Cherubs Cave is not a famous dive site near Brisbane. Yet, it’s one of the best diving spots in Moreton Bay that has stayed a hidden gem only explored by local, daring scuba divers.
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Why is Cherubs Cave for daring scuba divers?
Cherubs Cave is located on the other eastern side of Moreton Island. It means that you have to cross the pass between Minjerribah (Stradbroke Island) and Moreton Island to get there and it can be full-on especially if it’s windy. It’s a long way by boat and whether you launch from Minjerribah (Stradbroke Island), the Sunshine Coast or from Brisbane, you sign for a full day out. Most divers will then prefer to dive one of the many other diving spots in the area that can be as good and easier to reach, such as the reputed Flinders Reef and the dive sites near Minjerribah (Stradbroke Island).
Plus, as it’s on the ocean side of Moreton Island, it is an exposed open water dive. There are nice corals at Cherubs Cave, but no reef that provides protections for the divers or the boat. It means the swell can create challenging conditions at the surface or during the safety stop. It is also a deep site (max. 30 metres), with most of the exciting things around 20-25 metres deep.
In winter, scuba divers go to Cherubs Cave to see the placid and friendly Grey Nurse Sharks. But the passage between Moreton and Stradbroke Islands is also known for being a zone where bull sharks love cruising. Great White Sharks and Tiger Sharks are also known to be around, although they are almost never seen. It can feel weird to be briefed on how to react if a curious shark with a bad reputation comes to have a look at you. And not every scuba diver would enjoy the idea as some choose naively to forget about it.
What you can expect at Cherubs Cave
It won’t come as a surprise that there is a cave at Cherubs Cave. Although there are multiple entrances, they are deep and not easy to find. However, once you’re in, navigation isn’t too hard as you can see the lights of the exits. It’s a narrow cave with a total overhead, so a torch is necessary to stay safe and avoid touching surrounding wobbegong sharks and sharp rocks.
But Cherub Caves is not all about the cave. We didn’t penetrate the cave when we dived there, as we took too long to find the entrance. There are many bommies with corals and anemones that attract abundant marine life. You can have fun wandering around the rocky gullies, with a few swim through and overhangs leading the way to a beautiful bottom full of kelps as you aim north.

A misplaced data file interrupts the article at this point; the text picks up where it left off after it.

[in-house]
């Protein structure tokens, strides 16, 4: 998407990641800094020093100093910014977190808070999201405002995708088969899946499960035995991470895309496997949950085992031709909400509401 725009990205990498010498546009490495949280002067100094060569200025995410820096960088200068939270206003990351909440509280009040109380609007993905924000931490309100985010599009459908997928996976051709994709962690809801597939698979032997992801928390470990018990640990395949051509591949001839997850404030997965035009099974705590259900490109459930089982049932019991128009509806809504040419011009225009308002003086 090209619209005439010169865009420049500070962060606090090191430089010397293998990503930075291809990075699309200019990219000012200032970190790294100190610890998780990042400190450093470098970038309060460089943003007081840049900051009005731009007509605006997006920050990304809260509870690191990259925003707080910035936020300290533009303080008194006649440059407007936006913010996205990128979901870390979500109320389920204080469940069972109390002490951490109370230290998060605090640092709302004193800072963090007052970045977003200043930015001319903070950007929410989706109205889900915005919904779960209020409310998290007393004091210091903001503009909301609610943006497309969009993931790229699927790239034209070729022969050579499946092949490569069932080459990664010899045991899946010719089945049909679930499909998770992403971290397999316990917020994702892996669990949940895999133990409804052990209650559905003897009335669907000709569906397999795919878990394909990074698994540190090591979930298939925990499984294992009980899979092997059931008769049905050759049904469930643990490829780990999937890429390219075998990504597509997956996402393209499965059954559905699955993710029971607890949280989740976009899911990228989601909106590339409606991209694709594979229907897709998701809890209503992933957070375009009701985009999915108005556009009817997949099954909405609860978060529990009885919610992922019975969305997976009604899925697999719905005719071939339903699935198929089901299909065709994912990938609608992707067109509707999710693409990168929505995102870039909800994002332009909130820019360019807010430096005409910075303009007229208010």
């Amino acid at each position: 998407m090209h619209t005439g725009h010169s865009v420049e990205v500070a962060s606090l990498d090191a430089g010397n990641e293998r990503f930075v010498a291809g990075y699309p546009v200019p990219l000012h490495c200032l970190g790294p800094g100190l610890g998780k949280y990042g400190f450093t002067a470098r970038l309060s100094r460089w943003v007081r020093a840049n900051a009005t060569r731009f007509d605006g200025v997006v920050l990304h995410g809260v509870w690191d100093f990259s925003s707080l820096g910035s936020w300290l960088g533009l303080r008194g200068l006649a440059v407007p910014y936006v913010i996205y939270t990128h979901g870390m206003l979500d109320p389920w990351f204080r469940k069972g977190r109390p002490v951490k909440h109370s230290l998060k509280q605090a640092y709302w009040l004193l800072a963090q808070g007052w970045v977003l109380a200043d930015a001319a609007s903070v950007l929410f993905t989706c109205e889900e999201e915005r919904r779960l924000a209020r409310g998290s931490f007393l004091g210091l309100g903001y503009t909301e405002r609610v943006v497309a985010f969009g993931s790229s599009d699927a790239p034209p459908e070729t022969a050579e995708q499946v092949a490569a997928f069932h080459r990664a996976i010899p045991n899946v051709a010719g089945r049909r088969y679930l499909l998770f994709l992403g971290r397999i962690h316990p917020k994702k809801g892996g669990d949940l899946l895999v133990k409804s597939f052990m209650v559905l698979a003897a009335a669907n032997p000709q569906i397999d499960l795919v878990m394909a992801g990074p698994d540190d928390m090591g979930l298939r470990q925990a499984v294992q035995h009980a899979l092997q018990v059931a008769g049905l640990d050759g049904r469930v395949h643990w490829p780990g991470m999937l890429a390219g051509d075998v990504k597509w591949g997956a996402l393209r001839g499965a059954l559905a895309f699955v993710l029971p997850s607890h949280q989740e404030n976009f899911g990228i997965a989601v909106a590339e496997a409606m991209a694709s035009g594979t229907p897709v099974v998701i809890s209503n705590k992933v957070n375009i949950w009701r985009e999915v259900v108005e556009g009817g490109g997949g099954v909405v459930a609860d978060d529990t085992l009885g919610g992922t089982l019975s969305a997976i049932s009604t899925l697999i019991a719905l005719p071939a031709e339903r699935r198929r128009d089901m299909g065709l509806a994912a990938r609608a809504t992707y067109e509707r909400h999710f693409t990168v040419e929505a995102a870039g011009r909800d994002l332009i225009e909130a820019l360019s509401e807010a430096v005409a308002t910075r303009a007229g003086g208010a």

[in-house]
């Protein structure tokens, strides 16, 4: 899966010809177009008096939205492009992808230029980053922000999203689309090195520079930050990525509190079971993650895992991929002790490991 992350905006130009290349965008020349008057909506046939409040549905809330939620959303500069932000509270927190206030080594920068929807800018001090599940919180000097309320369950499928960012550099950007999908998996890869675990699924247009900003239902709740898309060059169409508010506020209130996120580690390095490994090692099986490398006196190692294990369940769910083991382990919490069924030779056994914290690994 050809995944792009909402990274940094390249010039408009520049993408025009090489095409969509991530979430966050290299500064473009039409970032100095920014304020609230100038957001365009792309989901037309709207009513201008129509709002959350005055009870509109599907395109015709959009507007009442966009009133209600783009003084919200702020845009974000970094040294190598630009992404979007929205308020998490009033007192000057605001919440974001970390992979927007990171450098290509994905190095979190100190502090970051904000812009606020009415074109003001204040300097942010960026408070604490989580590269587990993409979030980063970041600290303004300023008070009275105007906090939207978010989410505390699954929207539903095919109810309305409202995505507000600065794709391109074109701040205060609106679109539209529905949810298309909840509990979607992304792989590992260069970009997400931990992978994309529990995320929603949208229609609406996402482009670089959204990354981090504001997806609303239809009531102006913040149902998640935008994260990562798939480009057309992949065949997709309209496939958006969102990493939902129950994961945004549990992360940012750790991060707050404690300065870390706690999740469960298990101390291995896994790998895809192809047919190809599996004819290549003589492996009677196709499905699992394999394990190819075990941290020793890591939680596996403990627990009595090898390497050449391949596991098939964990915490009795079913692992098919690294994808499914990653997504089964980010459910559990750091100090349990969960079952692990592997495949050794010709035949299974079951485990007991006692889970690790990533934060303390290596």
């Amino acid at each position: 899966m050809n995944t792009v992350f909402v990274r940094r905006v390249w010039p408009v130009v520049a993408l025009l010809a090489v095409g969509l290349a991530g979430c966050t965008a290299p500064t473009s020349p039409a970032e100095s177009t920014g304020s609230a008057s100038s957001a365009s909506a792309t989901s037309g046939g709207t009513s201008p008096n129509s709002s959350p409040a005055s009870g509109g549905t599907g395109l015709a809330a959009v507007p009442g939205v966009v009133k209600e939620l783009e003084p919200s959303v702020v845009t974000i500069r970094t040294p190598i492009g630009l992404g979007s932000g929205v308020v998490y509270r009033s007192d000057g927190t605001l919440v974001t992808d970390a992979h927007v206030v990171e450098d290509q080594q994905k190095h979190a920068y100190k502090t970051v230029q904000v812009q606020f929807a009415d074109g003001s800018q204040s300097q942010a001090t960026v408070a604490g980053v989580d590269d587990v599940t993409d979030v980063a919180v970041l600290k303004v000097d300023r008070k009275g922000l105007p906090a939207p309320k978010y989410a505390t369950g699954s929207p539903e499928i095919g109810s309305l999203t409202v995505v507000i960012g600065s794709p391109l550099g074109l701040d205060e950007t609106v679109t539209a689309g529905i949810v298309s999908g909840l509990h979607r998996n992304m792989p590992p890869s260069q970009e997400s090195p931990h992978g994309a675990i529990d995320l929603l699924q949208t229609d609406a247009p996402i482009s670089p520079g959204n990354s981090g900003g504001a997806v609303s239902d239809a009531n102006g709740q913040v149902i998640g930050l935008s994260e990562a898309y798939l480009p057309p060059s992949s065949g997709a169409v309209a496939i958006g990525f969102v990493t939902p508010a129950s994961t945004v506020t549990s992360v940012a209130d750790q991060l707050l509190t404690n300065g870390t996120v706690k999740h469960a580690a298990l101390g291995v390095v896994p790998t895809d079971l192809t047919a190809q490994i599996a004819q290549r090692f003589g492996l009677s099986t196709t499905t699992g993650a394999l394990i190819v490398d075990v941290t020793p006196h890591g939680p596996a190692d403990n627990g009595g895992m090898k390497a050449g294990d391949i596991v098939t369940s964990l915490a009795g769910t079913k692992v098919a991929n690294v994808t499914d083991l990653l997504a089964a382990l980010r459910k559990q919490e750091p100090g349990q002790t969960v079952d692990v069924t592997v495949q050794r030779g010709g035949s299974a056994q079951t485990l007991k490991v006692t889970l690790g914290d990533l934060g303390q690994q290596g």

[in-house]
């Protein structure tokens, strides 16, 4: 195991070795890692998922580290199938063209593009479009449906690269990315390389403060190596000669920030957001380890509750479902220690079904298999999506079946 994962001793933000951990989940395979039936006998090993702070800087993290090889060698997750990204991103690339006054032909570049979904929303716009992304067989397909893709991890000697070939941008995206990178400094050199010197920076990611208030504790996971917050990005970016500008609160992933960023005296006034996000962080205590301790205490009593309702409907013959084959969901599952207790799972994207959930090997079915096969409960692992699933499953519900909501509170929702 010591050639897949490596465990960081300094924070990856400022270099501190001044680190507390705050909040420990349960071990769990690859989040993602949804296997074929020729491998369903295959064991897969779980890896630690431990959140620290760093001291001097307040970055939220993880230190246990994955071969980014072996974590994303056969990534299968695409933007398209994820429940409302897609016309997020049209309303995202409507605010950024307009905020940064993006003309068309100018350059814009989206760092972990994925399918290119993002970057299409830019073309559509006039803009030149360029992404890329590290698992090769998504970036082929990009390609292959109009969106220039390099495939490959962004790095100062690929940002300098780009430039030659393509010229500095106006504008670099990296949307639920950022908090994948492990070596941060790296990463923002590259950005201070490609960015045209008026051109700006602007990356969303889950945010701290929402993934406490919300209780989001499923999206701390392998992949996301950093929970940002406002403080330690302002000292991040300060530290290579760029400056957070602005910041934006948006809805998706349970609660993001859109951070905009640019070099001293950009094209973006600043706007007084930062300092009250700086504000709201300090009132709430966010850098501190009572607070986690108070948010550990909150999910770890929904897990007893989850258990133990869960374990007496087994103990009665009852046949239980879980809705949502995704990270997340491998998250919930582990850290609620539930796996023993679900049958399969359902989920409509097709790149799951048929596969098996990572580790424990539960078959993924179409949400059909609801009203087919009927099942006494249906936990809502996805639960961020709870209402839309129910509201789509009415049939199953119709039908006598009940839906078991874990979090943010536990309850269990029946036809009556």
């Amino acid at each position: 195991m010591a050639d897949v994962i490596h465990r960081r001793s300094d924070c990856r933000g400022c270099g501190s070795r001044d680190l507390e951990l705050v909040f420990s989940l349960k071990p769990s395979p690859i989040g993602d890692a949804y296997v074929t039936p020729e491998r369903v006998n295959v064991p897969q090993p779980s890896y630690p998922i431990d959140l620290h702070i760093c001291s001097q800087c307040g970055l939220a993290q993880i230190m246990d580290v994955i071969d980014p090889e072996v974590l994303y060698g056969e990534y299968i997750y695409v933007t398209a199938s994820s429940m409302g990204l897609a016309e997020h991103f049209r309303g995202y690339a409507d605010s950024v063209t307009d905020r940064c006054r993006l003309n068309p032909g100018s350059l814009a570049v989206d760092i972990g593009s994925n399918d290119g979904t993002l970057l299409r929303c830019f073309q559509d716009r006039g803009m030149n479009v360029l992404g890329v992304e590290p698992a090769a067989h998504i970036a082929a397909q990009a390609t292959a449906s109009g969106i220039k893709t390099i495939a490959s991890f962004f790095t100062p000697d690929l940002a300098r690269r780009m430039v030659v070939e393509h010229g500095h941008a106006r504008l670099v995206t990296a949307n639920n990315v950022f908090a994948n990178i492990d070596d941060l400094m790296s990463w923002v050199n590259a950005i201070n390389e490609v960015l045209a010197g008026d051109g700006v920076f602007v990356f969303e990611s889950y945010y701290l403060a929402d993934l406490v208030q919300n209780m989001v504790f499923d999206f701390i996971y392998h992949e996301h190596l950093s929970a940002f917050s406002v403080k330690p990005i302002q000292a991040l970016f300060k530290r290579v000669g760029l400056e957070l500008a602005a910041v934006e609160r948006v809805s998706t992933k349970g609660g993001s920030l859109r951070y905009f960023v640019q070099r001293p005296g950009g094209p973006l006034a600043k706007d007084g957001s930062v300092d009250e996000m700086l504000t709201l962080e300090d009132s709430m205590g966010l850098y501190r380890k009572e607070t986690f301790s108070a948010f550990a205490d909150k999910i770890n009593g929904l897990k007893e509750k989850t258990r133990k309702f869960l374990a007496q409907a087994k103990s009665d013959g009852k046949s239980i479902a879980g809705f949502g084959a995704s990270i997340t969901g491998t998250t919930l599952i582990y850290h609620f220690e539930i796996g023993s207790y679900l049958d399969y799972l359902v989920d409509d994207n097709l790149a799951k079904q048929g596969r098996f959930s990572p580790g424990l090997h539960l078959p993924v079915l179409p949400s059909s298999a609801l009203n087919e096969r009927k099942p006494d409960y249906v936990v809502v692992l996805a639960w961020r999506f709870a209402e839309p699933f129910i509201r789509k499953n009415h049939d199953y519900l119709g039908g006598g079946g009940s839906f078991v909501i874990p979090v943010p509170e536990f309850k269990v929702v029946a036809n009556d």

In winter, Grey Nurse Sharks mix with the stunning schools of fish and turtles. As they migrate along the coast of Queensland, you can hear the whales singing and see their show when you’re at the surface (or underwater if you’re super extra lucky).
We loved every second of our trip to Cherubs Cave.
Although the boat trip is quite long, it’s one of the most scenic cruises you can get in the region. It’s always a pleasure to explore Moreton Bay by boat, surrounded by two of the largest sand islands in the world. We saw at least a dozen whales cruising and jumping near us, as well as a few dolphins.
We were lucky with perfect conditions at the surface. And even if the visibility underwater wasn’t at its best, the dives didn’t disappoint. About six sharks were waiting for us as we were descending. It only got better as we were surrounded by thousands of fish or peacefully watched a turtle peacefully hanging around with the sharks. We had such a great time that we almost unanimously voted to stay at the site for our second dive.
Your underwater pics don’t look that good? Check out my tips for beginners to take underwater photos that aren’t blue!
Have you been to Cherubs Cave? Share your experience in the comments below!
Where is Cherubs Cave?
Cherubs Cave is approximately 4km off the north-eastern side of Moreton Island, not far away from Hendersons Rock.